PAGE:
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What We Read Today 11 June 2016

Econintersect: Every day our editors collect the most interesting things they find from around the internet and present a summary "reading list" which will include very brief summaries (and sometimes longer ones) of why each item has gotten our attention. Suggestions from readers for "reading list" items are gratefully reviewed, although sometimes space limits the number included.

This feature is published every day late afternoon New York time. For early morning review of headlines see "The Early Bird" published every day in the early am at GEI News (membership not required for access to "The Early Bird".).


Every day most of this column ("What We Read Today") is available only to GEI members.

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Topics today include:

  • Furor over Tesla S Suspension System

  • Tesla Offers Lower Price Tesla Model S

  • The 60/40 Portfolio Won't Cut It Going Forward

  • The Debt Paradox - Does It Make Sense?

  • Affordable Housing is Disappearing

  • How High Will Second Quarter GDP Go?

  • Brexit Will Cascade

  • Brexit Too Close to Call

  • Are European Banks Crashing?

  • Goldman Loves Duterte

  • Venezuela Voids Opposition Leaders' Signatures on Recall Petitiion

  • And More

Articles about events, conflicts and disease around the world


  • Urban sprawl: Did gentrification lead to rent surge, or vice versa? (CNBC)  The relentless search in major cities for affordable yet aesthetically pleasing housing isn't getting any easier.  Affordable housing in cities like San Fransisco and New York is very difficult to find, even extending into the suburbs, as frothy rents ("gentrification") are forcing working class people to flee. 

  • Goldman raises U.S. second-quarter GDP view after trade data (Reuters)  Goldman Sachs economists said on Wednesday they raised their outlook on U.S. economic growth in the second quarter to 3.0% from 2.7% following a smaller-than-forecast widening in goods trade deficit in April.  The Commerce Department said the U.S. goods trade gap grew to $57.5 billion from $56.9 billion in March. Goldman economists had forecast the deficit of $57.9 billion for April.  The date on this article is 25 May.  Goldman has reportedly raised the estimate again since then to 3.2%  See also next article.

  • The Daily Shot And Data - June 10, 2016 (Walter Kurtz, Sober Look, Talk Markets)



"There is going to be a cascading effect across Europe.  The U.S. is going to be your safe haven — the U.S. currency, the U.S. debt markets, the equity market."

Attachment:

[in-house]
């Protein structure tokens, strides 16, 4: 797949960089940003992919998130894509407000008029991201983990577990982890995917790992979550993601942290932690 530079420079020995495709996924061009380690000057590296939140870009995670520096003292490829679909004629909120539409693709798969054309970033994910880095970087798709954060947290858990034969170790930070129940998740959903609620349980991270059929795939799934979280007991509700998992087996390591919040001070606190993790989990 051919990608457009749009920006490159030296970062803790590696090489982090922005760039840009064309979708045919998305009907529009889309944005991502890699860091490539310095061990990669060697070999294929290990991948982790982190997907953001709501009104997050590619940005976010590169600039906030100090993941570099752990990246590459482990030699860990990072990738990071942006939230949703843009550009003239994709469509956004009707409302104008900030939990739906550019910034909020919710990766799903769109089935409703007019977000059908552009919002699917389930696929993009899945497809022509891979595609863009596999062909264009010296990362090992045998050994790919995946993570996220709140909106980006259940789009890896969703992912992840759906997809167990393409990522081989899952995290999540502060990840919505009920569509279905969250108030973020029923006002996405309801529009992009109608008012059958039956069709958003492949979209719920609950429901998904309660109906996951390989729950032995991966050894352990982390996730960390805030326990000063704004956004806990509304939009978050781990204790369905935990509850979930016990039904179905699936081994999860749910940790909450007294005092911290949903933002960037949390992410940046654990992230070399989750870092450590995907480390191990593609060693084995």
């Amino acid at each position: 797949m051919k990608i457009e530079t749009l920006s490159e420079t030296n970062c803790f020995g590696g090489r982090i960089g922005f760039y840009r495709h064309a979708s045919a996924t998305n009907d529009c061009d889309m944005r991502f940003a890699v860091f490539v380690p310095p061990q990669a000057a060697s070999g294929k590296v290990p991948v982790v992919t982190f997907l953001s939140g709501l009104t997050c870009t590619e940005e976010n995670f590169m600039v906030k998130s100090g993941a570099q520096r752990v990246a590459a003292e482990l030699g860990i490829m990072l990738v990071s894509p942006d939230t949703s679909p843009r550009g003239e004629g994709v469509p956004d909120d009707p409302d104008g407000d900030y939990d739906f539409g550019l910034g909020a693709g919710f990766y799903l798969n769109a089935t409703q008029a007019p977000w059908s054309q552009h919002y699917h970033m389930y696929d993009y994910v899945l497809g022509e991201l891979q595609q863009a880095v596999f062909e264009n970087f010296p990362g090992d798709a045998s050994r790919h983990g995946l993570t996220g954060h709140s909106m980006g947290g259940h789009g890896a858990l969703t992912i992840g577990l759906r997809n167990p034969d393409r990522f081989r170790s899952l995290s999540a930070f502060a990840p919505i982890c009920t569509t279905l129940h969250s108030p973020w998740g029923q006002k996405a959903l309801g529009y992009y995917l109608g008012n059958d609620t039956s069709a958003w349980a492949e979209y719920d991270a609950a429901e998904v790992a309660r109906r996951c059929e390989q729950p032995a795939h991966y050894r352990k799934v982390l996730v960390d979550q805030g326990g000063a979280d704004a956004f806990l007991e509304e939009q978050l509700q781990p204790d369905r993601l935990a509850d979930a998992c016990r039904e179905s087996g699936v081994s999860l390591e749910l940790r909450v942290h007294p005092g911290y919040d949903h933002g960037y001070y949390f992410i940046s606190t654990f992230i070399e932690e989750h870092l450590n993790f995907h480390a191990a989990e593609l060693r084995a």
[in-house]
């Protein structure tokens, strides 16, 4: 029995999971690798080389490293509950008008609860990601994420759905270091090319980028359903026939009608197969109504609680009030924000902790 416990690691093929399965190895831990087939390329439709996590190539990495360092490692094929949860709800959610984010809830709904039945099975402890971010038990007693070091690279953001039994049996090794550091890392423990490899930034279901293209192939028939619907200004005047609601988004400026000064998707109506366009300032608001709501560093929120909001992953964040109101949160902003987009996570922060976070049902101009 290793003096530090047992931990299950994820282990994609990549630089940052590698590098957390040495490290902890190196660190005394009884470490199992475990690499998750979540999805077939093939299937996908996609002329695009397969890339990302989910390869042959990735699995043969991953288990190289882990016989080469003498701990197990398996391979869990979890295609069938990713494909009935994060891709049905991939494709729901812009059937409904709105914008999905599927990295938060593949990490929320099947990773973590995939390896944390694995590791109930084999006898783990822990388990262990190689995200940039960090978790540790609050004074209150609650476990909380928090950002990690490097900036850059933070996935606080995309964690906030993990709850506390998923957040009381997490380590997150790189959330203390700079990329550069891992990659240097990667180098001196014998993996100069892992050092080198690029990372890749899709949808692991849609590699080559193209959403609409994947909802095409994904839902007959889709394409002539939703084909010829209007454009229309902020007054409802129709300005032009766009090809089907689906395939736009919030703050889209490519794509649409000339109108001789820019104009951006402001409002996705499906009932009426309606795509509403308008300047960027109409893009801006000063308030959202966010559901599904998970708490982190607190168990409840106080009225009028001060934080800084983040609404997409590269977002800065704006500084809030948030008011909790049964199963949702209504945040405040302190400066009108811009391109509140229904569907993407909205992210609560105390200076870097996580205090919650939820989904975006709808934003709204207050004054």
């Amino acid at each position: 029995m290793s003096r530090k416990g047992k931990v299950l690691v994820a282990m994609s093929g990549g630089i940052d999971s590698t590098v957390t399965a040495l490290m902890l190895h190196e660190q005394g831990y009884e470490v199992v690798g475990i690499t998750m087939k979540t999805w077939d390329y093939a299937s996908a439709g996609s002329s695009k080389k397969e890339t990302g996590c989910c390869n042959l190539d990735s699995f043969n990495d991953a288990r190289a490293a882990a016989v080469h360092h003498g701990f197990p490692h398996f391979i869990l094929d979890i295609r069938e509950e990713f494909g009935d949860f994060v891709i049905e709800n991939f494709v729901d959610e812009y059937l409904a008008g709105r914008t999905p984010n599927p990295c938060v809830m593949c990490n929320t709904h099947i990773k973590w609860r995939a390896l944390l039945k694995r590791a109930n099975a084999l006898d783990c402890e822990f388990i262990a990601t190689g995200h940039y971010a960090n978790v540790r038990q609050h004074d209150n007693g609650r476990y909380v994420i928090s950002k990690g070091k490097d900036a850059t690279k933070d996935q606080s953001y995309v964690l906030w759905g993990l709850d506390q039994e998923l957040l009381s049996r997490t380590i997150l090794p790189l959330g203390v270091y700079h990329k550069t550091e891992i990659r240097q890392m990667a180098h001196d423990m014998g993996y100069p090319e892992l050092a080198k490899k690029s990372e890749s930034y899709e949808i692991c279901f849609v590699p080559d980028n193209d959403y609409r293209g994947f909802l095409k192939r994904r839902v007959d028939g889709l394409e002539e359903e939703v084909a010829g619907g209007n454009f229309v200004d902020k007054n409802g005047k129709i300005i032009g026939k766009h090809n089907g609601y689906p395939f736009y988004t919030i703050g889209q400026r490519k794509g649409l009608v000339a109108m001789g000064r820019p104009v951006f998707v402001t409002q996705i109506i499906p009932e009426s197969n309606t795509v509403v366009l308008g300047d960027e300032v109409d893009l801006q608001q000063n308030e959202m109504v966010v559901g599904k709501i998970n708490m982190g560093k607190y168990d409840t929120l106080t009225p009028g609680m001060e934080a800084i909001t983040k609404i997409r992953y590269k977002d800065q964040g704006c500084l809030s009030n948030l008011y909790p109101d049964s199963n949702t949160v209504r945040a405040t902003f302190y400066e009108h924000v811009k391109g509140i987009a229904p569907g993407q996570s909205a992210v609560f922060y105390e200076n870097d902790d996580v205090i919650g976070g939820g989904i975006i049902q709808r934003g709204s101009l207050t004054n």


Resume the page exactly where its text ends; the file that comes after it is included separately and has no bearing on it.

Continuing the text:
• European Banks Are Crashing (Zero Hedge)  From Deutsche Bank to Credit Suisse and from Barclays to Banco Popolare, the European banking system got battered this week with Friday's plunge the biggest in 4 months...  (See first chart below.)  ZH compares the decline of Deutsche Bank stock to that of Lehman Brothers (second chart) and then points out that European banks as a whole are not doing any better than German banks as the German bund yield curve flattens dramatically (third chart).



  • Brexit Decision Too Close to Call in Poll as Stakeholders Lobby (Bloomberg)   British public opinion is too close to call on whether the country should stay in the European Union, with many voters still undecided as interest groups and political leaders make their cases, according to an Opinium survey released on Saturday.  The poll for the Observer newspaper showed 44% support Britain remaining in the 28-nation bloc, up from 43 percent a week ago. Some 42% of respondents backed leaving the European Union, also up 1 point from the previous poll released on June 4, as attitudes start to crystallize ahead of the June 23 referendum, but the differences aren’t statistically significant.


  • Dutch woman arrested in Qatar after making rape claim (BBC News)  A Dutch woman is being detained in Qatar on suspicion of adultery after she told police she had been raped.  The 22-year-old, who was on holiday, was drugged in a Doha hotel and woke up in an unfamiliar flat, where she realized she had been raped, her lawyer says.  She was arrested in March on suspicion of having sex outside of marriage. She is due to appear in court on Monday.  The alleged rapist is also being held, but says the sex had been consensual.  A Dutch foreign ministry spokeswoman said the woman, who she named as Laura, had been arrested but not yet been charged.


  • Goldman Sachs Comes Out Bullish on a Strong-Willed Duterte (Bloomberg)  Goldman Sachs Group Inc. says the hard man of Philippine politics could prove a boon for the nation’s economy.  President-elect Rodrigo Duterte’s election on a mandate to boost infrastructure spending, cut red tape for business and invest more in farming could lift the country’s potential growth rate, the U.S. bank’s analysts concluded after recent meetings in Manila.